Knife Pleat’s delicate crudo showcases chef Tony Esnault’s artful plating. PHOTO BY ANNE WATSON
Capping off 2021 with its first Michelin star, Knife Pleat joins Taco María and Hana re as the third restaurant in Orange County to receive the coveted award. Here, the famed chefs behind each unique concept recall their paths to success—and hint at what’s to come.
Knife Pleat occupies a stylish 5,000-square-foot space on the penthouse level of South Coast Plaza INTERIOR PHOTO BY TOM BONNER
Prior to debuting Knife Pleat (knifepleat.com) on the penthouse level of Costa Mesa’s South Coast Plaza in July 2019, renowned French chef Tony Esnault and his wife, restaurateur Yassmin Sarmadi, earned much acclaim for their Los Angeles collaborations, Church & State and Spring. “The somewhat simple bistro fare of Church & State was more like what Tony cooked at home growing up rather than what he’d spent his professional years mastering and refining,” says Sarmadi of the Arts District favorite. “But the fun and playfulness of that environment allowed us to grow into the more refined atmosphere of Spring, and eventually, into what we do now.”
Chef Tony Esnault and his wife, restaurateur Yassmin Sarmadi. PHOTO BY ANNE WATSON
Born in France’s Loire Valley, Esnault worked at Michelin-starred restaurants across Europe as well as at New York’s Alain Ducasse at the Essex House and Adour at the St. Regis. He took the helm of Downtown L.A.’s Patina in 2009, where he incorporated the fresh ingredients that also now serve as the foundation for Knife Pleat. “[My inspiration is] mostly the south of France and its abundance of beautiful produce, much of which is very similar to what we have in Southern California,” Esnault says. “While we eat more simply at home than what the restaurant menu offers, the ethos is the same: clean, organic ingredients combined together in a way that shows appreciation for each and allows each flavor to sing without being muddled by too much going on each plate.” Adds Sarmadi, “People in the U.S. tend to associate French cuisine with rich, heavy, saucy, protein-heavy dishes; this isn’t modern French cuisine. Tony’s cooking is light, bright and has a reverence for vegetables.”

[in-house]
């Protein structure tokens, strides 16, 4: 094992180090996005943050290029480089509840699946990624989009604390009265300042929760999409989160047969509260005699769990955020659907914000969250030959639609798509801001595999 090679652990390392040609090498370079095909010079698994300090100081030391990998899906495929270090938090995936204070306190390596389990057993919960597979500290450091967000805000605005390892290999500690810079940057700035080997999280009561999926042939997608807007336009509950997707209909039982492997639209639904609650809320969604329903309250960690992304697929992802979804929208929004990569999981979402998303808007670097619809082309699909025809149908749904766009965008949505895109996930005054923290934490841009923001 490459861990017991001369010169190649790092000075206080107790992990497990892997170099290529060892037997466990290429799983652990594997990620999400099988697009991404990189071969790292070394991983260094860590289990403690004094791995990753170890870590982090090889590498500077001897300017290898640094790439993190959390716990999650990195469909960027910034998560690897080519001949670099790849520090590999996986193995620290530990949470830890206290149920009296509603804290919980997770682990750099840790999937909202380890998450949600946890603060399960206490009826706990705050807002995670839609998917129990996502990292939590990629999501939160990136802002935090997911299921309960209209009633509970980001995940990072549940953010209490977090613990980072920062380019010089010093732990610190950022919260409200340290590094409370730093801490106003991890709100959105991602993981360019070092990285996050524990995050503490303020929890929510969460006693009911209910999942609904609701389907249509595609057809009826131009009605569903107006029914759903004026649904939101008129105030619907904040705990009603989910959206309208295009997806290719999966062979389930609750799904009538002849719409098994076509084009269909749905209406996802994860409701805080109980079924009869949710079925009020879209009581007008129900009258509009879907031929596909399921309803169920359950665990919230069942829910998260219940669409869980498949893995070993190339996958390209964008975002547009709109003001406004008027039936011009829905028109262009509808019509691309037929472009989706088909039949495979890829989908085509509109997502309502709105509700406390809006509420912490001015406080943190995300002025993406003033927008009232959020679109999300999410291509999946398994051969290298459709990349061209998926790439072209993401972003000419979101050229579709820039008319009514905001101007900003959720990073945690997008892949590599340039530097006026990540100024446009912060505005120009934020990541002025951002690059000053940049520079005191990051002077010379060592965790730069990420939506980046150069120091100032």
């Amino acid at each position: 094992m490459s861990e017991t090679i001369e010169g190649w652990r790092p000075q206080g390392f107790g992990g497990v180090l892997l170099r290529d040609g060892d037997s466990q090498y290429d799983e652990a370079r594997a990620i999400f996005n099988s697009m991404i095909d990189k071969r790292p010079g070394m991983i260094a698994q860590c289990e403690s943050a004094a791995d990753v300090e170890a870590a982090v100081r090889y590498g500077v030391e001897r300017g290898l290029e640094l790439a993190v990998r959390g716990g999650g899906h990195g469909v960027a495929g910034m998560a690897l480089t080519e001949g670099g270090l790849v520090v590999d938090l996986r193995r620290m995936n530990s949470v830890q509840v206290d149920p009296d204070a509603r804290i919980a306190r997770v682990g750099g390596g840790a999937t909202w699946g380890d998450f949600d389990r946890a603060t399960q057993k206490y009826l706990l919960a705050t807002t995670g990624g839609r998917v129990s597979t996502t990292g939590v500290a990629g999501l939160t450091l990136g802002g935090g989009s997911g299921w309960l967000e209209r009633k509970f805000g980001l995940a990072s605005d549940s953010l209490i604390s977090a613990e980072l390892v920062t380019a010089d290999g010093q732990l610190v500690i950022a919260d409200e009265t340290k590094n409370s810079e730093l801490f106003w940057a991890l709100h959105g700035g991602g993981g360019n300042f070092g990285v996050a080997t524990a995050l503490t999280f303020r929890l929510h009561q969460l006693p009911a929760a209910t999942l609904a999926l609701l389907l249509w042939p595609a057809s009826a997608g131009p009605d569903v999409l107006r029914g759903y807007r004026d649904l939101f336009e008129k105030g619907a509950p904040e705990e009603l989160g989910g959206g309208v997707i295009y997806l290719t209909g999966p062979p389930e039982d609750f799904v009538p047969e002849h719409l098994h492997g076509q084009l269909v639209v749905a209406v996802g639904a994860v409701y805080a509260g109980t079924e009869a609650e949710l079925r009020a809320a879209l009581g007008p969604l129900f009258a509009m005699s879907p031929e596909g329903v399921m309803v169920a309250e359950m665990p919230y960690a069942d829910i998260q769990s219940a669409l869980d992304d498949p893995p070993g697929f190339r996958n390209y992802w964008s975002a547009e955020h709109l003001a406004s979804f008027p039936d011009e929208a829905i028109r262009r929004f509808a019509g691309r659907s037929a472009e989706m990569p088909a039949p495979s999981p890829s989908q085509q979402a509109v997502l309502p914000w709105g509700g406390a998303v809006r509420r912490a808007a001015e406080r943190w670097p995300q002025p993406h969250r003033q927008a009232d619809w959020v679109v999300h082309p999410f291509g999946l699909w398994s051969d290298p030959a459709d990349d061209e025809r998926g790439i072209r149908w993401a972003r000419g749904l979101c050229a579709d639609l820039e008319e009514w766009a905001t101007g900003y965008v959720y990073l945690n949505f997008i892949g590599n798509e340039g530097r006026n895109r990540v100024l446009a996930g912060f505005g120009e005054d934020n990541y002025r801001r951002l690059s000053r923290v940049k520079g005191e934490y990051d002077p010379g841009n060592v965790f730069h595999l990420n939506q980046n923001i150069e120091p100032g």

Sophisticated yet approachable dishes include the Crescent Farm duck breast PHOTO BY ANNE WATSON
The pair’s favorite offerings include the escargot, caviar service, duck, truffle brie, champignon, and the Supreme and Yoji Yamato cocktails. “Our weekly tasting menus on Friday nights have become so popular that we’ve expanded them to Saturday dinners,” Sarmadi says of the six-course prix fixe with wine pairings. The restaurant’s decor echoes its approach to the food: sophisticated but approachable. Johnson Fain designed the stylish 5,000-square-foot space—whose name nods to the intermingling of the fashion and culinary worlds—with an open kitchen, Calacatta marble-topped bar and private patio. “Our main goal was to create a warm, elegant dining room that felt more like our home,” Sarmadi says.
While their journey has been marked by uncertainty—“We opened and closed a restaurant in its infancy, then reopened and closed several more times,” Sarmadi notes—in September, Knife Pleat became the third Orange County restaurant to receive a Michelin star. The duo hopes to only continue growing. “In a relatively short and extremely challenging time, we’ve come to feel that Orange County is our home,” says Esnault. “As such, it’s all the more gratifying to have earned this star here.”
Taco María utilizes corn directly from Mexico and fresh California produce in dishes, such as the quesadilla PHOTO BY: ANNE WATSON
“It really all began with the tortilla,” says Taco María (tacomaria.com) chef and owner Carlos Salgado, who explains that corn is as fundamental to Mexican cuisine as flour is to a French bakery. “It was obvious to me that finding a better corn and exploring the process of making the tortilla would yield a better product.”
Salgado utilizes heirloom corn directly from Mexico in the daily made tortillas he serves alongside entrees. “The way that we eat Mexican food at home is a spread of delicious things to be eaten with tortillas,” he says. Other menu highlights, like the mole he’s refined over 10 years and is currently serving with confit duck leg, employ fresh California produce in “reimaginings” of the food he grew up with.